Updated from 9:38 a.m. EDT

American International Group

(AIG) - Get Report

on Thursday reported a 37% increase in second-quarter profits, as the firm is benefiting from higher premiums being passed on to businesses in the aftermath of the Sept. 11 terror attacks.

The insurer's reported net income of $1.80 billon, or 68 cents a share, compared to $1.31 billion, or 50 cents a share, in the year-ago quarter.

But Wall Street analysts were focusing on a somewhat different figure, a calculation of AIG's earnings that excludes restructuring charges and the impact of gains and losses on investments. On that basis, AIG, which earned $2.2 billion, of 84 cents a share, came in a penny under the consensus estimate of the analysts surveyed by Thomson Financial/First Call.

But investors didn't seem to mind the penny miss, as AIG shares rose $1.27, or 2.38%, to $54.65 in morning trading. It's possible investors are counting on even better profits in the future, since AIG executives say they expect insurance rates to keep rising through much of next year.

"Their fundamental results were very good," says Todd Bault, an insurance analyst with the stock research firm Sanford Bernstein.

By far the strongest area of AIG's many insurance lines was its services targeted to corporations. In the second quarter, it set a company record with $6.78 billion in net general insurance premiums, much of which comes from polices purchased by businesses. General insurance underwriting generated $1.10 billion in operating income, or an increase of 16% over the same time last year.

AIG's life insurance underwriting business also showed marked improvement over a year ago, but the gains were not as impressive. Net life insurance premiums tallied $13 billion, a nearly 10% year-over-year gain.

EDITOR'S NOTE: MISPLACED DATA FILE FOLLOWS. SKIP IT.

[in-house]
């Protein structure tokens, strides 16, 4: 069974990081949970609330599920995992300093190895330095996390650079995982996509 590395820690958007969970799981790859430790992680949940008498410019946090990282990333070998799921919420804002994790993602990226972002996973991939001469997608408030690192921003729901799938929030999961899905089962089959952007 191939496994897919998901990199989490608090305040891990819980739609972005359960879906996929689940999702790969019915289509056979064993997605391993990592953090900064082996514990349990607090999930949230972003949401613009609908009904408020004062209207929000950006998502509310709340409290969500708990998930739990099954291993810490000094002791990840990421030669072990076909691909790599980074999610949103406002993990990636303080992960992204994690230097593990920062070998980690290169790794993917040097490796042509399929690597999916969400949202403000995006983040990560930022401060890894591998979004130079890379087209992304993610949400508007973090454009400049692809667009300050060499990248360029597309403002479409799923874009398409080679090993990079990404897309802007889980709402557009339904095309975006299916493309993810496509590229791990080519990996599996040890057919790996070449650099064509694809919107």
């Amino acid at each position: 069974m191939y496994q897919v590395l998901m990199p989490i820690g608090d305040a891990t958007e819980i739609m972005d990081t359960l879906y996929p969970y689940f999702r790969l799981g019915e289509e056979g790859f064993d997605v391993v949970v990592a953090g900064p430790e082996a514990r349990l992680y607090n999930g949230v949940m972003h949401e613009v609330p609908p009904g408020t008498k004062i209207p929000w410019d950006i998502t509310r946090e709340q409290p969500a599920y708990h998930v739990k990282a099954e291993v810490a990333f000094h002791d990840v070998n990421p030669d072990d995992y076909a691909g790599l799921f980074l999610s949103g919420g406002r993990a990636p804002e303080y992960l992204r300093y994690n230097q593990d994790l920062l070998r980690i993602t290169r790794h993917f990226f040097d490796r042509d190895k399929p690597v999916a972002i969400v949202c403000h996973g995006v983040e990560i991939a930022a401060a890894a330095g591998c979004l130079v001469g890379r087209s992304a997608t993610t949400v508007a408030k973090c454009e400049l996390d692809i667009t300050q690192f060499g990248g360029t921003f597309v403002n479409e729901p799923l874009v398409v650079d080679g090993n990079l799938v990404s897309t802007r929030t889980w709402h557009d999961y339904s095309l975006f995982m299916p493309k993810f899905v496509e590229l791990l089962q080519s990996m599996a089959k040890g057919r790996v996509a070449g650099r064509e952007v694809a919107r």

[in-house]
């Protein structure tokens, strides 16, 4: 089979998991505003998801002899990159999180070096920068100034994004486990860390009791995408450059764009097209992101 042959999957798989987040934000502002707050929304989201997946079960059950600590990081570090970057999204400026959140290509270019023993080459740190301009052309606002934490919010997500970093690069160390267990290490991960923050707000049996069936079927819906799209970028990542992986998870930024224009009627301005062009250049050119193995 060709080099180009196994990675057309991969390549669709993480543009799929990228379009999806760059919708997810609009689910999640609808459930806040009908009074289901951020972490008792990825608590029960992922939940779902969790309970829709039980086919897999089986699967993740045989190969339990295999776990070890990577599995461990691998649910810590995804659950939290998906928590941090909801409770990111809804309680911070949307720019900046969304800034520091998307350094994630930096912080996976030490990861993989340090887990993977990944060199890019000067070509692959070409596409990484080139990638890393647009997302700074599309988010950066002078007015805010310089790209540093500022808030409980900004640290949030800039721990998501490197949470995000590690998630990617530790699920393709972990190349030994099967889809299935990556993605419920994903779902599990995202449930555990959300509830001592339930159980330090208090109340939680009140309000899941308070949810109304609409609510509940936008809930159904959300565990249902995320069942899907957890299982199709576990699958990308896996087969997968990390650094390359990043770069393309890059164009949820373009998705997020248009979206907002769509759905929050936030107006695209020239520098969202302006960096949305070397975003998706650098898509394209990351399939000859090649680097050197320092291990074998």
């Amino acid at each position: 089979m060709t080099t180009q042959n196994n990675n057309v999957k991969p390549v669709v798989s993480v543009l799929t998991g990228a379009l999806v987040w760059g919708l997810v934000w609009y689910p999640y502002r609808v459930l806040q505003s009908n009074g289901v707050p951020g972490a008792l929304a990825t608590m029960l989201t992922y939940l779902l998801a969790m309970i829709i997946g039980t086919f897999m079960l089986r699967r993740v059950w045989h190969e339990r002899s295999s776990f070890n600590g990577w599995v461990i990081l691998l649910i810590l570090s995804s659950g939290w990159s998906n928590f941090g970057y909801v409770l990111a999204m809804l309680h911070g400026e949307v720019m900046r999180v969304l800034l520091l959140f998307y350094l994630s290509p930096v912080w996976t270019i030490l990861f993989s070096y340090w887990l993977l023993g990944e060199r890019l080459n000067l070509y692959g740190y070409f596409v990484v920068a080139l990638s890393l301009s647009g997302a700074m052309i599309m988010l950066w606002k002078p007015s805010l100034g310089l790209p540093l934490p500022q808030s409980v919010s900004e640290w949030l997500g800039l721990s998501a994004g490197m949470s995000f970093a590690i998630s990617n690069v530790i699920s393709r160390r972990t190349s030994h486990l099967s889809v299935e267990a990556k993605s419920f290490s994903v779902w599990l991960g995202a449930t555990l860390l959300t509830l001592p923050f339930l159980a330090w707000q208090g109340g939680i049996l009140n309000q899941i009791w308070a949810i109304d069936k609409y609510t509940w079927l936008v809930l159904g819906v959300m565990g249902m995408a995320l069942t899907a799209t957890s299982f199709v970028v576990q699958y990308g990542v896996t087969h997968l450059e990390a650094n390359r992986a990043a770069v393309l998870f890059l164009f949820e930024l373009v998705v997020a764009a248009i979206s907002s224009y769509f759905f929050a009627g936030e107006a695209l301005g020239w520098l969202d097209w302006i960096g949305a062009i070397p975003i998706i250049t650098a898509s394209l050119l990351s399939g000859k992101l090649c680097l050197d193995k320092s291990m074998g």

"AIG's diversified mix of business provides balance to our earnings stream even in a difficult environment," says AIG Chairman Maurice Greenberg.

After suffering through a long dry spell in which insurers found it difficult to raise premium rates, the climate towards rate hikes has become more favorable. The terror attacks have given the insurance industry, especially firms that underwrite property and casualty policies, a rationale for raising rates. And the attacks, in which damage claims could run as high as $60 billion, also are pushing insurers to boost their reserves to cover future payouts.

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Indeed, AIG, which reports earnings before most other big insurers, is not the only firm to be benefiting from higher rates. Earlier this month,


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, the nation's second-largest auto and home insurer, reported its first year-over-year quarterly profit, largely due to premium hikes.

And the industry consensus is that the premium hikes should continue for a while longer. Bault says there's still enough uncertainty about future terror attacks and pricing discipline within the insurance industry to maintain the upward pressure on premiums. And while that's not good news to the buyers of insurance, it means more dollars to the companies that sell insurance.

"I view the outlook more favorable for the industry," says Bault.

Still, from a stock perspective, it's been a rough year for AIG. Shares of the insurer, which many consider the blue-chip stock of the insurance business, have fallen 33% this year and earlier this week it reached a new 52-week low before rallying back some.

The stock, based on actual first-half earnings and analyst estimates for the rest of the year, trades at a price-to-earnings multiple of 12. But it still trades at a rather lofty P/E of 25, based on actual earnings for the past 12 months.

Historically, AIG has traded at a premium to other insurance firms, in part because of its size and its diversified lines of business. Besides insurance, it also is involved in aircraft leasing, consumer financing and asset management.